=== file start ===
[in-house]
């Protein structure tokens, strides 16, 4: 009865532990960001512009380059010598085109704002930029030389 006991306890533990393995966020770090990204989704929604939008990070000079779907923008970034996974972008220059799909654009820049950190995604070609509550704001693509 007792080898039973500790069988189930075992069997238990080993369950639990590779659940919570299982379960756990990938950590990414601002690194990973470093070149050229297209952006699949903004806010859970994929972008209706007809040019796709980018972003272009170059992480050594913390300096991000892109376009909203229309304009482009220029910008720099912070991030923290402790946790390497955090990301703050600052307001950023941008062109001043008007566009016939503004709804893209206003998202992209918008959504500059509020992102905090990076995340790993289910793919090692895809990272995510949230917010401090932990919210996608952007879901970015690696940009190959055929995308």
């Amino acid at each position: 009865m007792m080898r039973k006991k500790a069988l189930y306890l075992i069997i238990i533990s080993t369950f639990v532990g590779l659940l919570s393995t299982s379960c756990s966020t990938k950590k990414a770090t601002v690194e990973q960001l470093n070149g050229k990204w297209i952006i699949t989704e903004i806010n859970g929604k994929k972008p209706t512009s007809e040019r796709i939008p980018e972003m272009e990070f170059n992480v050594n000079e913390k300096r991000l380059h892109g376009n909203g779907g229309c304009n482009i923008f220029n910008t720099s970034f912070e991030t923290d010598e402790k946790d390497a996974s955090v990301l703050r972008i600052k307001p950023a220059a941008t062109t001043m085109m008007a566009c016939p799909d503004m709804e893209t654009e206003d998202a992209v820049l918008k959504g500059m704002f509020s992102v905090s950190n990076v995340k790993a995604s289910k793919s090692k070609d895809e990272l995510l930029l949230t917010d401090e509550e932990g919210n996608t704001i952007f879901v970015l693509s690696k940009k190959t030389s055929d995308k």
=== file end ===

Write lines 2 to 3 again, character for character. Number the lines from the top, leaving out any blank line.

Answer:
């Protein structure tokens, strides 16, 4: 009865532990960001512009380059010598085109704002930029030389 006991306890533990393995966020770090990204989704929604939008990070000079779907923008970034996974972008220059799909654009820049950190995604070609509550704001693509 007792080898039973500790069988189930075992069997238990080993369950639990590779659940919570299982379960756990990938950590990414601002690194990973470093070149050229297209952006699949903004806010859970994929972008209706007809040019796709980018972003272009170059992480050594913390300096991000892109376009909203229309304009482009220029910008720099912070991030923290402790946790390497955090990301703050600052307001950023941008062109001043008007566009016939503004709804893209206003998202992209918008959504500059509020992102905090990076995340790993289910793919090692895809990272995510949230917010401090932990919210996608952007879901970015690696940009190959055929995308």
């Amino acid at each position: 009865m007792m080898r039973k006991k500790a069988l189930y306890l075992i069997i238990i533990s080993t369950f639990v532990g590779l659940l919570s393995t299982s379960c756990s966020t990938k950590k990414a770090t601002v690194e990973q960001l470093n070149g050229k990204w297209i952006i699949t989704e903004i806010n859970g929604k994929k972008p209706t512009s007809e040019r796709i939008p980018e972003m272009e990070f170059n992480v050594n000079e913390k300096r991000l380059h892109g376009n909203g779907g229309c304009n482009i923008f220029n910008t720099s970034f912070e991030t923290d010598e402790k946790d390497a996974s955090v990301l703050r972008i600052k307001p950023a220059a941008t062109t001043m085109m008007a566009c016939p799909d503004m709804e893209t654009e206003d998202a992209v820049l918008k959504g500059m704002f509020s992102v905090s950190n990076v995340k790993a995604s289910k793919s090692k070609d895809e990272l995510l930029l949230t917010d401090e509550e932990g919210n996608t704001i952007f879901v970015l693509s690696k940009k190959t030389s055929d995308k």